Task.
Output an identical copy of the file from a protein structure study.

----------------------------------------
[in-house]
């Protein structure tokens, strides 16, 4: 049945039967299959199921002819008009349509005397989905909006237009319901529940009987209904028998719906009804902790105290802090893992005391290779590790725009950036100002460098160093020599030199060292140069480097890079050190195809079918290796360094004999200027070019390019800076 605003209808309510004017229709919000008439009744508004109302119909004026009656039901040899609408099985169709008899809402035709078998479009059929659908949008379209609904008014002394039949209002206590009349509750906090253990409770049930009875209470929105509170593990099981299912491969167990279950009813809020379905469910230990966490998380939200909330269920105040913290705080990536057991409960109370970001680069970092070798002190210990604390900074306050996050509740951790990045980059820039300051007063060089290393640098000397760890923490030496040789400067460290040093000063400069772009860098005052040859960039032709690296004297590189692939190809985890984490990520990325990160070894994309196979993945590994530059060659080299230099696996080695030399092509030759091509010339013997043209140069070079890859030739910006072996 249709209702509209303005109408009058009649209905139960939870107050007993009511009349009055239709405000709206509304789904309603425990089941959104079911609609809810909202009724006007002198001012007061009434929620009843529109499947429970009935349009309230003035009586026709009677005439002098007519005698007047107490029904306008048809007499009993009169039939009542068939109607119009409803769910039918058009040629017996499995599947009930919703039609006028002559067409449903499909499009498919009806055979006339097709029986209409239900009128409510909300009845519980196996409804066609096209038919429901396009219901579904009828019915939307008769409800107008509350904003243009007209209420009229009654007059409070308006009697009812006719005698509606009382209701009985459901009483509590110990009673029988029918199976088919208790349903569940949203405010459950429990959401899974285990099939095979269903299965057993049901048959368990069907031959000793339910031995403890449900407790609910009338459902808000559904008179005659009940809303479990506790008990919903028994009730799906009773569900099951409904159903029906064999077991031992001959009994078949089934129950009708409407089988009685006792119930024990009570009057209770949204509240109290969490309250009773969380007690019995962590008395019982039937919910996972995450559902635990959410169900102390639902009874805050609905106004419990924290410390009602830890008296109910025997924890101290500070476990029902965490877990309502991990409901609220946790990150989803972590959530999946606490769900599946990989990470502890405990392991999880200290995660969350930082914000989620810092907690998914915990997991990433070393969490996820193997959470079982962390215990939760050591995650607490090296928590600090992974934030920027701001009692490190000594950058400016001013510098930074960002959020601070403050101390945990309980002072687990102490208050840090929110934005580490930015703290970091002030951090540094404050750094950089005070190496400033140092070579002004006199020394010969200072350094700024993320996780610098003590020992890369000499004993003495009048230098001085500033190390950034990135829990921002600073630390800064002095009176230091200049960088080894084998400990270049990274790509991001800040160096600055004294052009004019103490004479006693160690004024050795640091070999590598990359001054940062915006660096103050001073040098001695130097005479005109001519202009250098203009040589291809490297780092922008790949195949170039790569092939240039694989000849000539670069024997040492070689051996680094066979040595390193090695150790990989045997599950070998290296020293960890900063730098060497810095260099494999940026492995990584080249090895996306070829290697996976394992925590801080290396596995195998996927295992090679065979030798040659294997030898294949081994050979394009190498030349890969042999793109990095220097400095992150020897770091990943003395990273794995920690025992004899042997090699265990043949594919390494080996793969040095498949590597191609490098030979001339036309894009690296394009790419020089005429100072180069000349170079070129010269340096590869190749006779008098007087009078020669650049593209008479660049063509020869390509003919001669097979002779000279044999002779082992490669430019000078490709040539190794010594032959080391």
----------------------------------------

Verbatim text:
[in-house]
């Protein structure tokens, strides 16, 4: 049945039967299959199921002819008009349509005397989905909006237009319901529940009987209904028998719906009804902790105290802090893992005391290779590790725009950036100002460098160093020599030199060292140069480097890079050190195809079918290796360094004999200027070019390019800076 605003209808309510004017229709919000008439009744508004109302119909004026009656039901040899609408099985169709008899809402035709078998479009059929659908949008379209609904008014002394039949209002206590009349509750906090253990409770049930009875209470929105509170593990099981299912491969167990279950009813809020379905469910230990966490998380939200909330269920105040913290705080990536057991409960109370970001680069970092070798002190210990604390900074306050996050509740951790990045980059820039300051007063060089290393640098000397760890923490030496040789400067460290040093000063400069772009860098005052040859960039032709690296004297590189692939190809985890984490990520990325990160070894994309196979993945590994530059060659080299230099696996080695030399092509030759091509010339013997043209140069070079890859030739910006072996 249709209702509209303005109408009058009649209905139960939870107050007993009511009349009055239709405000709206509304789904309603425990089941959104079911609609809810909202009724006007002198001012007061009434929620009843529109499947429970009935349009309230003035009586026709009677005439002098007519005698007047107490029904306008048809007499009993009169039939009542068939109607119009409803769910039918058009040629017996499995599947009930919703039609006028002559067409449903499909499009498919009806055979006339097709029986209409239900009128409510909300009845519980196996409804066609096209038919429901396009219901579904009828019915939307008769409800107008509350904003243009007209209420009229009654007059409070308006009697009812006719005698509606009382209701009985459901009483509590110990009673029988029918199976088919208790349903569940949203405010459950429990959401899974285990099939095979269903299965057993049901048959368990069907031959000793339910031995403890449900407790609910009338459902808000559904008179005659009940809303479990506790008990919903028994009730799906009773569900099951409904159903029906064999077991031992001959009994078949089934129950009708409407089988009685006792119930024990009570009057209770949204509240109290969490309250009773969380007690019995962590008395019982039937919910996972995450559902635990959410169900102390639902009874805050609905106004419990924290410390009602830890008296109910025997924890101290500070476990029902965490877990309502991990409901609220946790990150989803972590959530999946606490769900599946990989990470502890405990392991999880200290995660969350930082914000989620810092907690998914915990997991990433070393969490996820193997959470079982962390215990939760050591995650607490090296928590600090992974934030920027701001009692490190000594950058400016001013510098930074960002959020601070403050101390945990309980002072687990102490208050840090929110934005580490930015703290970091002030951090540094404050750094950089005070190496400033140092070579002004006199020394010969200072350094700024993320996780610098003590020992890369000499004993003495009048230098001085500033190390950034990135829990921002600073630390800064002095009176230091200049960088080894084998400990270049990274790509991001800040160096600055004294052009004019103490004479006693160690004024050795640091070999590598990359001054940062915006660096103050001073040098001695130097005479005109001519202009250098203009040589291809490297780092922008790949195949170039790569092939240039694989000849000539670069024997040492070689051996680094066979040595390193090695150790990989045997599950070998290296020293960890900063730098060497810095260099494999940026492995990584080249090895996306070829290697996976394992925590801080290396596995195998996927295992090679065979030798040659294997030898294949081994050979394009190498030349890969042999793109990095220097400095992150020897770091990943003395990273794995920690025992004899042997090699265990043949594919390494080996793969040095498949590597191609490098030979001339036309894009690296394009790419020089005429100072180069000349170079070129010269340096590869190749006779008098007087009078020669650049593209008479660049063509020869390509003919001669097979002779000279044999002779082992490669430019000078490709040539190794010594032959080391």